For this year's 2nd edition of Hot Stove Cooking with the Cardinals, we have the hands-down best recipe from this year's crop: Mike Shannon's Pheasant Pie.
I can't imagine I have to tell anyone reading this St. Louis Cardinals Sports Blog who Mike Shannon is. A St. Louis native, 2x World Series Champion, longtime broadcaster and Cardinals Hall of Famer... it's hard to get much more "St. Louis" than Mike Shannon.
But on top of all of that, Shannon was the longtime proprietor of Mike Shannon's Steaks and Seafood downtown, and continues to be associated with other restaurant locations and retail food products. So I felt like, if you're the name behind a small restaurant empire, any recipe you put out has to be pretty good, right?
1 medium onion
2 leafstalks celery
Salt to taste
Pepper to taste
1 Tbs butter
1 medium onion, diced
Few ribs celery, diced
1⁄2 stick butter
3 heaping Tbs flour
Few drops yellow food coloring
1 pie crust (Use packaged, frozen, or your own recipe)
Boil pheasant until tender with onion, celery, salt, and pepper. Remove pheasant; strip meat from bones and cut in large pieces. Strain and reserve 3 cups broth.
Saute diced onion, celery, and mushrooms in 1 Tbs butter until tender (not brown). Set aside.
Melt 1⁄2 strick butter in saucepan; gradually add flour. Stir until blended (do not brown).
Bring reserved broth to boil; add hot flour mixture. Stir well until thick and smooth.
Remove from heat; add Worcestershire sauce, food coloring, sautéed onion, celery, mushrooms. Place pheasant in pan or casserole dish. Pour broth and flour mixture over pheasant. Cover with rich pie crust. Bake at 450º until pie crust is brown and done. Serves 4.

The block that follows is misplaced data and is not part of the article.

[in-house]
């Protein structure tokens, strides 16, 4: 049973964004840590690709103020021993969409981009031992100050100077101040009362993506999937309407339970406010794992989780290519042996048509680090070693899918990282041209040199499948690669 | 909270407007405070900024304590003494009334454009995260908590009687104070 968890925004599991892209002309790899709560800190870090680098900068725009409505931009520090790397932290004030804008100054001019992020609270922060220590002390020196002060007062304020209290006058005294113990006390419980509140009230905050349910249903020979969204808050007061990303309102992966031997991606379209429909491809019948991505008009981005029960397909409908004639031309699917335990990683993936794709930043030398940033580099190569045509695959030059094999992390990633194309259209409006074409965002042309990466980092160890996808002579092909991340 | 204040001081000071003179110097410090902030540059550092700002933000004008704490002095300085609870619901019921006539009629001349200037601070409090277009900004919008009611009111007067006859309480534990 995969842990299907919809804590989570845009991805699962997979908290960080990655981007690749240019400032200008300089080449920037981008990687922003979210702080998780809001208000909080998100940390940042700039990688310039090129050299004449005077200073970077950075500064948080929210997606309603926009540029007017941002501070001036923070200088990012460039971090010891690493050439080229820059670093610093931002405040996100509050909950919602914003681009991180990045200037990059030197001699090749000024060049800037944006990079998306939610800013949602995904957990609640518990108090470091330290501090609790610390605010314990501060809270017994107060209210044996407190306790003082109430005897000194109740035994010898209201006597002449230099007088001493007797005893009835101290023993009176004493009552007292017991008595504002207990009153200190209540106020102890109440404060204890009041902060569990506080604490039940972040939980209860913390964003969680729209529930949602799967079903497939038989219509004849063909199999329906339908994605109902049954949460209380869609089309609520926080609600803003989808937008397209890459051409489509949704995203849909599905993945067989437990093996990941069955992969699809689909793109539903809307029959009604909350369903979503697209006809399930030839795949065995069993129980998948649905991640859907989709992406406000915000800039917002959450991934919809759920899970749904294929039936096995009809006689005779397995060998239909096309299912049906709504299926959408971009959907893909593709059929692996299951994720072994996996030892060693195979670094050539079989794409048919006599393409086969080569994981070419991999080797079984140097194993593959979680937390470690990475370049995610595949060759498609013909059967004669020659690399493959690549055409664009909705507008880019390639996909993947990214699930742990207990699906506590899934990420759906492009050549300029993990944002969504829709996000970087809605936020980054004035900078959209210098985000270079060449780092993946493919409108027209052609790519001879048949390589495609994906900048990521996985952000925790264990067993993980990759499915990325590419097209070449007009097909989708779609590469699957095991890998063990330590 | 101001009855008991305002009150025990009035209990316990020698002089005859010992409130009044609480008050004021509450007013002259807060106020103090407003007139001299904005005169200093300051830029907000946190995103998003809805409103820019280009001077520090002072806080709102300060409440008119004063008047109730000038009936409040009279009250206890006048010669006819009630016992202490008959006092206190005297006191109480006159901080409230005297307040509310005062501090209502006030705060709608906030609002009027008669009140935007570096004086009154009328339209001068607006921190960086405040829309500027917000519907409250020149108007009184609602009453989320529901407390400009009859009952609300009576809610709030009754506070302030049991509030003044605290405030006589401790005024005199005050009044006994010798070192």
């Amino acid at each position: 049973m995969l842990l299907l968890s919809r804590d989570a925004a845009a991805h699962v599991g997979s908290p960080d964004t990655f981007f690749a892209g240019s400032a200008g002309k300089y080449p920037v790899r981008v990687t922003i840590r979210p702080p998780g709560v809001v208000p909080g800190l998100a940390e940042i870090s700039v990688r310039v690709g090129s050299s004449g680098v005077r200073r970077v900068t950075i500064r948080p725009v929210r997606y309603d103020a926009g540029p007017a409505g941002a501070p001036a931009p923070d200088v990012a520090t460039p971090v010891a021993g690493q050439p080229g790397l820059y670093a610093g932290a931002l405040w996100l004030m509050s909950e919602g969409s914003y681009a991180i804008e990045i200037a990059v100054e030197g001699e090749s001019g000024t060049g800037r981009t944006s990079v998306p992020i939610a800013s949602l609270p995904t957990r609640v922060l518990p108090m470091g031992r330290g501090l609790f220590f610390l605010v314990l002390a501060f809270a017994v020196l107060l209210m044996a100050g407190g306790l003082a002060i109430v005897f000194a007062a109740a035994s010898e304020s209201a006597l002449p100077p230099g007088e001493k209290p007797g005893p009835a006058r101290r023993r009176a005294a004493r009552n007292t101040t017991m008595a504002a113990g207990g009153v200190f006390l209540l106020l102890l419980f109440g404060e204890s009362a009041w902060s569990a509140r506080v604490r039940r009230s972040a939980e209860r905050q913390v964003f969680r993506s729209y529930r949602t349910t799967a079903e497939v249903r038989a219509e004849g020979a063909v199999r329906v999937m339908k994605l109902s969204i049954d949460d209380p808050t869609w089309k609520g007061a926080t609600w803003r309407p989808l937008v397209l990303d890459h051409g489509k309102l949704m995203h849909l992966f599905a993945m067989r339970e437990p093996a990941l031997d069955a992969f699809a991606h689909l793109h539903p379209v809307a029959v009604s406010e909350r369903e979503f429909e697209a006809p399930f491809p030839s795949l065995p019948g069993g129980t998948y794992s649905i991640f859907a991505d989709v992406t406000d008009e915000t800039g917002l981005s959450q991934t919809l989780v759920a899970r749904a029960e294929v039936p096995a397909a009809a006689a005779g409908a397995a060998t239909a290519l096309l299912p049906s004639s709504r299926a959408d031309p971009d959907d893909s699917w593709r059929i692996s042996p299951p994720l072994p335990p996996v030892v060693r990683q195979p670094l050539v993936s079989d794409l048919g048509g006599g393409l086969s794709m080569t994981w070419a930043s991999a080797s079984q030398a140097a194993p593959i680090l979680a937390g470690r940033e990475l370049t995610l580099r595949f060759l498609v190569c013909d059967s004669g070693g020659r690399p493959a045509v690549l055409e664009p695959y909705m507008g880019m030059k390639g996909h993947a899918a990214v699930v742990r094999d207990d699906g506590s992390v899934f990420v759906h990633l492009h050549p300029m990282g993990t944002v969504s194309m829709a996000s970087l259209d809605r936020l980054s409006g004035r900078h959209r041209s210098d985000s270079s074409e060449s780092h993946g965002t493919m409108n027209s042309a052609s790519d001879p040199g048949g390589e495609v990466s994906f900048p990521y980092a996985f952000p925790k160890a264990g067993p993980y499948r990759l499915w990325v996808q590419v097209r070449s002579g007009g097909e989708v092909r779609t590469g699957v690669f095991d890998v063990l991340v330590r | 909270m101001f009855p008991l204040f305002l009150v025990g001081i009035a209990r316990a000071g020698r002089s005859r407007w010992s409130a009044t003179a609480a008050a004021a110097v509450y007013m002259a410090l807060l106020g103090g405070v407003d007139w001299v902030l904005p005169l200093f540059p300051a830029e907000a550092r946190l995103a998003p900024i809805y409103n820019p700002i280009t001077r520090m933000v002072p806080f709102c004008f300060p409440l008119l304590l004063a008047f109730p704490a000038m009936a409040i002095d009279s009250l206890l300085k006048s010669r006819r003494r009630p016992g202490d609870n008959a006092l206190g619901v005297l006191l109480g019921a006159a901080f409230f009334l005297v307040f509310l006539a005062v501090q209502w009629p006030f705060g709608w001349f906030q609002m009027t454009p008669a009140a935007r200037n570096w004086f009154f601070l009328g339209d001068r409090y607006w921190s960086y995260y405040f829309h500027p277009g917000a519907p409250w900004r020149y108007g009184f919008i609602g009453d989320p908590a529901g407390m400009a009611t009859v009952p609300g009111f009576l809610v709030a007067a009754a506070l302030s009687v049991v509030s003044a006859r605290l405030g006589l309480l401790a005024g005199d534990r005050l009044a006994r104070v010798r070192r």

Now, I generally make every effort to prepare the recipe exactly as directed. In this case, however, I wasn't able to find a pheasant at a local grocer, and what am I gonna do, shoot one? With these delicate hands?
Instead, I substituted two Cornish hens. I'm sure pheasant would give you a more gamey taste, not to mention added crunch from the shot, but any poultry would work here.
One additional benefit of this recipe is that boiling the poultry will yield more than the three cups of stock you need for the pie, so you'll have some good quality stock leftover when you're done.
I followed Mrs. Shannon's exact measurements for the butter, flour and stock, and the result was a perfectly thickened sauce. Most pot pie recipes would have you pour the mixture into a pie crust. The method here - using a casserole dish and then putting pie crust over the top - still gives you some nice flaky crust bites and eliminates any potential problems with the bottom crust. (But you could certainly use a full crust if you wanted.)
I used a frozen crust, which broke apart while frozen and therefore kept my final product from looking as good as it could, but the results were delicious.
As longtime VEB reader Dan Chibnall commented, "the Moon Man knows his pot pie."